4,682
    Quote Originally Posted by MarkT
    Probably this weekend before I get to do more measurements.
    Okay!

    Post your FR & "Z" plots once you've made them .


  9. #39
    RIP 2011 Zilch's Avatar
    Join Date
    Jun 2004
    Location
    Berkeley, CA
    Posts
    10,036
    Quote Originally Posted by Earl K
    Finally, this forum has good graphical evidence of the levelling effects (to impedance) that the fixed pads give to those older, wonky variable types.
    I had to go look to see if we kept the fixed attenuation in the "Keeper" crossovers.

    We did.

    [Whew.... ]

  10. #40
    RIP 2011 Zilch's Avatar
    Join Date
    Jun 2004
    Location
    Berkeley, CA
    Posts
    10,036
    Quote Originally Posted by dmtp
    but I really don't know what any of this means
    Look at the measured voltage drives I got for N200B:

    http://audioheritage.org/vbulletin/s...4678#post94678

    Ignore the UHF, which was separated out (the bypass boost loop removed and lowpass added) to make it three-way in that iteration.

    The stock N200B HF sim with bypass HF boost in place is here:

    http://audioheritage.org/vbulletin/s...3157#post43157

  11. #41
    Senior Member
    Join Date
    Apr 2003
    Location
    Richmond Hill, Ont.
    Posts
    4,682

    3-Pole Bump Filter

    Quote Originally Posted by dmtp
    If my calculations are right, a 3rd order Butterworth @ 1000Hz =
    C1 =16.84 reaonabley close to 16.5
    L1 = 0.75 reaonably close to 0.8
    C2 = 50.52 about 2x JBL's 24!
    Now what does THAT do???

    Taken separately, (based on 1st order Buterworth)
    16.5uF ~ 1500
    0.8 mH ~ 1250
    24 uF ~ 1050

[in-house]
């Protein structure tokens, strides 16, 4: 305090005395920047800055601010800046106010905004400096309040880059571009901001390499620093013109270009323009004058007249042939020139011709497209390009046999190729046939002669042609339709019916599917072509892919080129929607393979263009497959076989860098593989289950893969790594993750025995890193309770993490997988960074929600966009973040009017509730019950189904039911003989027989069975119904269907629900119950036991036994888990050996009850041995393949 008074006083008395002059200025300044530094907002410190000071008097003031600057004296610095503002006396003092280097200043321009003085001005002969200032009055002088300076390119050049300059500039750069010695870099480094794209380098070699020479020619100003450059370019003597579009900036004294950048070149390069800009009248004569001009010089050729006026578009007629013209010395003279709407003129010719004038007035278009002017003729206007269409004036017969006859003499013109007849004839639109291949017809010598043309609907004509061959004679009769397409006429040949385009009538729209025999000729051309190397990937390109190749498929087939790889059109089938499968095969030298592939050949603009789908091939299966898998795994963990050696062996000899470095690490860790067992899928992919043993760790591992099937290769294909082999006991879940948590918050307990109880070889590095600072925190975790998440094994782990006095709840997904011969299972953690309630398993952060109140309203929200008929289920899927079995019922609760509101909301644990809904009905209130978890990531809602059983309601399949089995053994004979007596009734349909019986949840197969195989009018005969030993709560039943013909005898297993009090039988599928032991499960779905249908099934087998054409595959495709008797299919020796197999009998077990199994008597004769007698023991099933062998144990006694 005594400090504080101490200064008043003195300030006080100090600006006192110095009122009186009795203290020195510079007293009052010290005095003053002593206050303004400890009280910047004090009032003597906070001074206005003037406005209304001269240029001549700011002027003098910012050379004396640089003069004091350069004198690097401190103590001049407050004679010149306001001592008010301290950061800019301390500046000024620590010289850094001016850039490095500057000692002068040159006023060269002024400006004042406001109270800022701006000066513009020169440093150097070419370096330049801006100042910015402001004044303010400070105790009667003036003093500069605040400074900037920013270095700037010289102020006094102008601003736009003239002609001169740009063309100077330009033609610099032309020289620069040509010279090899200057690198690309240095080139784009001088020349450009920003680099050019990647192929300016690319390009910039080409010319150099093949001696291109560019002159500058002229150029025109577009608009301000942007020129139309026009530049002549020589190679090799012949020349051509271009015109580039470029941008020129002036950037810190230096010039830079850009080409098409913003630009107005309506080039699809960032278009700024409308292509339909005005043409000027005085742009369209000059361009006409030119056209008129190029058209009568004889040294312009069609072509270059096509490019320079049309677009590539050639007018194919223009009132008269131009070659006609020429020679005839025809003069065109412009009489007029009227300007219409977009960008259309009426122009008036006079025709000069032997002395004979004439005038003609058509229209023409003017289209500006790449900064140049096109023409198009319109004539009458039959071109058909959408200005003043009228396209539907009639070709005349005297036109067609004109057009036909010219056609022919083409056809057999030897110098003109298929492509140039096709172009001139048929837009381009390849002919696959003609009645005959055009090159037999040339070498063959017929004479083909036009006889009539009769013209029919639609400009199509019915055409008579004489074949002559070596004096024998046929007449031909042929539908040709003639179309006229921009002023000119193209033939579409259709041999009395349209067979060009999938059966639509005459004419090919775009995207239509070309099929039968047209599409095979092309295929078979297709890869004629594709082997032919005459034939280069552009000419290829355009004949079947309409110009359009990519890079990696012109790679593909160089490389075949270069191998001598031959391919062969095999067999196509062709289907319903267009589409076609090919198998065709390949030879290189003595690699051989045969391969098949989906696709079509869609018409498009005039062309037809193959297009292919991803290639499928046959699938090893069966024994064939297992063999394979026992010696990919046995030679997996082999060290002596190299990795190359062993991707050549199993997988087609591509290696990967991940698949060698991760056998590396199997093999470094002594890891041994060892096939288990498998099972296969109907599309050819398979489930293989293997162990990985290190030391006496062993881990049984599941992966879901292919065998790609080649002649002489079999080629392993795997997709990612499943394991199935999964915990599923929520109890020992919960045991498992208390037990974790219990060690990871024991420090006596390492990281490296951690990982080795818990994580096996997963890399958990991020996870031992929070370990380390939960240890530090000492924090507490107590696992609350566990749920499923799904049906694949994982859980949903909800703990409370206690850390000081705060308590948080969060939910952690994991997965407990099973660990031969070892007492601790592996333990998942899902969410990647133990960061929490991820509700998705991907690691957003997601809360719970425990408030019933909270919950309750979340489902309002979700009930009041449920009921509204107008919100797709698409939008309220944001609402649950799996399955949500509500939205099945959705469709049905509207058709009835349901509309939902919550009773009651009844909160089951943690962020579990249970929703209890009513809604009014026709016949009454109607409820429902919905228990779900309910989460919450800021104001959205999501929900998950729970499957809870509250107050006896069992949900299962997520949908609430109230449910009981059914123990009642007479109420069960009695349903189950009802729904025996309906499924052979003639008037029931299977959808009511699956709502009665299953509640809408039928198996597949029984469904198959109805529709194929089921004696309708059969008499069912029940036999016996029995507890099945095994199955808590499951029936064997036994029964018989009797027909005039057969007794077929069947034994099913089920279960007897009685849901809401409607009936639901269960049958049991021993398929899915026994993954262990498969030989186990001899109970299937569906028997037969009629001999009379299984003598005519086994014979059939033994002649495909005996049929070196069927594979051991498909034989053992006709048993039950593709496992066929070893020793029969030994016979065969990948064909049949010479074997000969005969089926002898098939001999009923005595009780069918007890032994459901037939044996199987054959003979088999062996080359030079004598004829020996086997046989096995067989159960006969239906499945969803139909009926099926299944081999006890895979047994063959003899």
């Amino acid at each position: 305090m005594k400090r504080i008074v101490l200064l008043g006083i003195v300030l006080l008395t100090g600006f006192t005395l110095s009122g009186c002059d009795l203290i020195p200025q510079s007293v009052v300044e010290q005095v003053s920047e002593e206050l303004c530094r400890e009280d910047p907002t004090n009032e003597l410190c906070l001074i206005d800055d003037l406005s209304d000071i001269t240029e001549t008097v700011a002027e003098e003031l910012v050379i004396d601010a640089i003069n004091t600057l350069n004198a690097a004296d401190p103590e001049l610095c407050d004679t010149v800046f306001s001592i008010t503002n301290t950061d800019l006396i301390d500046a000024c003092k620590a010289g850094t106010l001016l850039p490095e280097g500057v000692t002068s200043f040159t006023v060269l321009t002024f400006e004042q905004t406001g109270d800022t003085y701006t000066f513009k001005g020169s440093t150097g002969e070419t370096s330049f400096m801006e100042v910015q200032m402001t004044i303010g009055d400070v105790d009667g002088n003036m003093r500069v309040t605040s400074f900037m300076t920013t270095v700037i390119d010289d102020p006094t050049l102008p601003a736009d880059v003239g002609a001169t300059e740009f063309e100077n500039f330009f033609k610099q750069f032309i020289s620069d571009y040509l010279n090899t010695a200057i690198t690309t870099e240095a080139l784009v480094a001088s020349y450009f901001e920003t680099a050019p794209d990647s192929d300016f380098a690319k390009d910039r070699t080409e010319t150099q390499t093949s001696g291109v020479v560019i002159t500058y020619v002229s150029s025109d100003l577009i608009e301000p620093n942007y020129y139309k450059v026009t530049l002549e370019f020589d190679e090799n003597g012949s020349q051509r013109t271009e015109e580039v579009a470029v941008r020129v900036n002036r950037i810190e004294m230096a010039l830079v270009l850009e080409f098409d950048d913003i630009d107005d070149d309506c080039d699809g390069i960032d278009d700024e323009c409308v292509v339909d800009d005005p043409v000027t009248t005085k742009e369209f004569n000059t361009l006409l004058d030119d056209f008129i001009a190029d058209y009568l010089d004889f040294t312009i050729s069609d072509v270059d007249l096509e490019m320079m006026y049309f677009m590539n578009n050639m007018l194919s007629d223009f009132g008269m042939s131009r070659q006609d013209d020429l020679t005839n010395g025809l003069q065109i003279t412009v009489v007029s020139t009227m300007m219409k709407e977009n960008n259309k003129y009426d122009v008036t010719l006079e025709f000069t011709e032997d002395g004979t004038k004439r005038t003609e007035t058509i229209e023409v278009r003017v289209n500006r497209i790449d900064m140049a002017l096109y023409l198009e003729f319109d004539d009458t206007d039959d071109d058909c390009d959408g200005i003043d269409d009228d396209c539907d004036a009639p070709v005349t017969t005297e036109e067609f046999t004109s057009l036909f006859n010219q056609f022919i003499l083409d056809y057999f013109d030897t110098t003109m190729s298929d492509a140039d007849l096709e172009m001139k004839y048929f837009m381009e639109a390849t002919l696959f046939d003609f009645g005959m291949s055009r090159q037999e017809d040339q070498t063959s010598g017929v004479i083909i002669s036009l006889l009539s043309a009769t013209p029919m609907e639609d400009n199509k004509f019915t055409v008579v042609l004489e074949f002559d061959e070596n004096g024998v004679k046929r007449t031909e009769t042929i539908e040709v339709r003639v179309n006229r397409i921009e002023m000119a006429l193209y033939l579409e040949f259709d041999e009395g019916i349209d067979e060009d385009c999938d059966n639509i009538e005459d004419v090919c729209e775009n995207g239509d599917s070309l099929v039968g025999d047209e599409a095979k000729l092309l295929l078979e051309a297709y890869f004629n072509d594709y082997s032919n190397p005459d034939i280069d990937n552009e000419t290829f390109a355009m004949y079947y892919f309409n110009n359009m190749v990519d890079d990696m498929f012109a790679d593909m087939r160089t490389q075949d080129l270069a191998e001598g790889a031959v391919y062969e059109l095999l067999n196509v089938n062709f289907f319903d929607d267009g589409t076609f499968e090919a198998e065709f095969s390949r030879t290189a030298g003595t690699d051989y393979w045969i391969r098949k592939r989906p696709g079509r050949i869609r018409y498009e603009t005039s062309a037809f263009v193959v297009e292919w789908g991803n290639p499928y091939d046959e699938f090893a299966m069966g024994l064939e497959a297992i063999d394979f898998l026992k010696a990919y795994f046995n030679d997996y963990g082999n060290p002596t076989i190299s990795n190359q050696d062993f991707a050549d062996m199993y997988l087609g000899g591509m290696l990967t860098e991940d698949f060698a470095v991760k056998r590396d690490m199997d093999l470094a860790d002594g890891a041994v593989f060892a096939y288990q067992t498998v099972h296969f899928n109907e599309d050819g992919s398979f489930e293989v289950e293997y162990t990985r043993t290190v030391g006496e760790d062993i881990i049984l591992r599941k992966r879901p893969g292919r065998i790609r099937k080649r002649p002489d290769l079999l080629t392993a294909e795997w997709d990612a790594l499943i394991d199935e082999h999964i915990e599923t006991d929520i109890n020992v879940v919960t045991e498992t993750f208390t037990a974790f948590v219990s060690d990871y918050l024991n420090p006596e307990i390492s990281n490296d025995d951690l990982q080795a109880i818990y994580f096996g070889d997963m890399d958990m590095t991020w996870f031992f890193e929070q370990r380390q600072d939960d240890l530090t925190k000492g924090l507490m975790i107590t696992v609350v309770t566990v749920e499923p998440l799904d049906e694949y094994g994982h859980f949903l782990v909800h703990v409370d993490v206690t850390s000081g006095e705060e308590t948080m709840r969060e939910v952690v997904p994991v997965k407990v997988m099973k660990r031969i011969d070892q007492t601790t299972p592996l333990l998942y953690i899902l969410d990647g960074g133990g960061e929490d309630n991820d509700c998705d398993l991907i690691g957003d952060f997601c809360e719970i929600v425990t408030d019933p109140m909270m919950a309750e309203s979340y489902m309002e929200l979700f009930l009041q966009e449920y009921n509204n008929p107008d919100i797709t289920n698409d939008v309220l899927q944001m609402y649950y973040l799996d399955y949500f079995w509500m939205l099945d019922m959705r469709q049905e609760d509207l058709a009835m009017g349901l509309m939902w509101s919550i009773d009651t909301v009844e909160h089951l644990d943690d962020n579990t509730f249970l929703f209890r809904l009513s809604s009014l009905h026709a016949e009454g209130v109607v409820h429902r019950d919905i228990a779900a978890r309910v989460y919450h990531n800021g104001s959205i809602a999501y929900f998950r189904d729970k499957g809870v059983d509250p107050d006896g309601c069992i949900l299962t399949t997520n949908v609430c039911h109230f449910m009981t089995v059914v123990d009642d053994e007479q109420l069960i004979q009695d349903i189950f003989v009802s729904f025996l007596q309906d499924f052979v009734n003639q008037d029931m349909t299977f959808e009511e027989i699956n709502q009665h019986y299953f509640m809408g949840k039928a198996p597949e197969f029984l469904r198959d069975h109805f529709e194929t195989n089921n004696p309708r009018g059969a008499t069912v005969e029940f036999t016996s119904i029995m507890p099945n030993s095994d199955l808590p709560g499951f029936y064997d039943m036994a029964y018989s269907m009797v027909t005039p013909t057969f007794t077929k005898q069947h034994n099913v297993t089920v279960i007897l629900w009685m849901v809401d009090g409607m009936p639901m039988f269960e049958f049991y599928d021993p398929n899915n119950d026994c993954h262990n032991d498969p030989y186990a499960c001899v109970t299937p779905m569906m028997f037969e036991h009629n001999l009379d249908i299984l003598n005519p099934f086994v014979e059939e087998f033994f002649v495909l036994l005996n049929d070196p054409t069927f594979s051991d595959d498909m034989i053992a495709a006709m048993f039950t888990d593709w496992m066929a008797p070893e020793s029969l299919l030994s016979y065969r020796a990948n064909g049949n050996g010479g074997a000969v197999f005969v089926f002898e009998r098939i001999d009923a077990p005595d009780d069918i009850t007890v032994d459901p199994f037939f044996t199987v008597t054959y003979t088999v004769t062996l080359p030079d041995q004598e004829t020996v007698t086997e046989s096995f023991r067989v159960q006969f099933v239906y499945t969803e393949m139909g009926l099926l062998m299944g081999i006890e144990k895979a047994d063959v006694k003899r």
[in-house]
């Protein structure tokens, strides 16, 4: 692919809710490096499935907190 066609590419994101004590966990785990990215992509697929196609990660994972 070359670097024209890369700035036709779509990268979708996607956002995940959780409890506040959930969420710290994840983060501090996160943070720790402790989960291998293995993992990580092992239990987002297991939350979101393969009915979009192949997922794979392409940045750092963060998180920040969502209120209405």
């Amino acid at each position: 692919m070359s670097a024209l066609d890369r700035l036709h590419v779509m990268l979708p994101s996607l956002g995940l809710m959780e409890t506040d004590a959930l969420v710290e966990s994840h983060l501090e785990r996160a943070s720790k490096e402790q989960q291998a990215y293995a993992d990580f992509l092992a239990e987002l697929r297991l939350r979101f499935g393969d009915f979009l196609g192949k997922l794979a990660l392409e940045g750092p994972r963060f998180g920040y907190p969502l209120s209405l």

but I really don't know what any of this means
    Hi Mark,

    - The reason I asked you to do those calcs. is so that you begin to understand that your 3-pole HiPass is not a standard Butterworth type filter. It's best thought of, as a HiPass "bump-filter" that provides a bit a gain before the 18db per octave, attenuation kicks in. The "bump" is achieved through resonance and occurs within the filters'' working / "knee" area.

    - Earlier I had commented that your usage of a N200B network was a wise starting point, because I'm guessing your "Tractrix" horn may need a bit of low-mid bump ( EQ ) before crossing over to the le14a. It's just a hunch and since we haven't seen any "raw" FR plots ( of the horn/driver combo ) / I don't know if the hunch is right or wrong .

    - Anyways, if you don't need/want this EQ "bump", you can get rid of it by implementing the standard values for a 1000hz, 3-pole Butterworth filter ( ie. essentially, double the value of your 24uF cap ) .

    - If you don't believe there's a builtin resonant EQ "bump" / then look at these voltage drives ( courtesy of Giskard and Zilch ) .

    Attached Images Attached Images   

  12. #42
    Senior Member
    Join Date
    Apr 2003
    Location
    Richmond Hill, Ont.
    Posts
    4,682

    Lost HF

    Hi Mark,

    - Here are 2 pics of voltage drives that quite clearly indicate that the amount of HF drive-energy, available to the N200b is less ( about 5 db ) when compared to the N3135 ( 4435 ).